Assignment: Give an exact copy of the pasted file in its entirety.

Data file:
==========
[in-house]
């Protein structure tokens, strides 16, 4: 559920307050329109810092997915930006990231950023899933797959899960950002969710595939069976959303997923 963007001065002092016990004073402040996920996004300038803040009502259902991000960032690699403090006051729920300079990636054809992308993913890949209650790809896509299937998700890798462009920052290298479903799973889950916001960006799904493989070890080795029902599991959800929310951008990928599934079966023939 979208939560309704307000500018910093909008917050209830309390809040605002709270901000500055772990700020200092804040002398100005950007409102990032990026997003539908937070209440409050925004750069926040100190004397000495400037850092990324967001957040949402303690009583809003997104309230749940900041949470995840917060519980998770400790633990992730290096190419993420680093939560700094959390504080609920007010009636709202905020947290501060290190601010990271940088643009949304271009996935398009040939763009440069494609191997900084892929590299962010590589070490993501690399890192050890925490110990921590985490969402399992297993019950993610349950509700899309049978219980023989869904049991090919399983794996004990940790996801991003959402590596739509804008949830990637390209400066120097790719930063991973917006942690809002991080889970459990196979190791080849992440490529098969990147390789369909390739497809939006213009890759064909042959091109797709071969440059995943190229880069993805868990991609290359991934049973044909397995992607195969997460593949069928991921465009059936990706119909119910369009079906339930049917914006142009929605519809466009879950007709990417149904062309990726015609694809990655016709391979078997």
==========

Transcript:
[in-house]
């Protein structure tokens, strides 16, 4: 559920307050329109810092997915930006990231950023899933797959899960950002969710595939069976959303997923 963007001065002092016990004073402040996920996004300038803040009502259902991000960032690699403090006051729920300079990636054809992308993913890949209650790809896509299937998700890798462009920052290298479903799973889950916001960006799904493989070890080795029902599991959800929310951008990928599934079966023939 979208939560309704307000500018910093909008917050209830309390809040605002709270901000500055772990700020200092804040002398100005950007409102990032990026997003539908937070209440409050925004750069926040100190004397000495400037850092990324967001957040949402303690009583809003997104309230749940900041949470995840917060519980998770400790633990992730290096190419993420680093939560700094959390504080609920007010009636709202905020947290501060290190601010990271940088643009949304271009996935398009040939763009440069494609191997900084892929590299962010590589070490993501690399890192050890925490110990921590985490969402399992297993019950993610349950509700899309049978219980023989869904049991090919399983794996004990940790996801991003959402590596739509804008949830990637390209400066120097790719930063991973917006942690809002991080889970459990196979190791080849992440490529098969990147390789369909390739497809939006213009890759064909042959091109797709071969440059995943190229880069993805868990991609290359991934049973044909397995992607195969997460593949069928991921465009059936990706119909119910369009079906339930049917914006142009929605519809466009879950007709990417149904062309990726015609694809990655016709391979078997």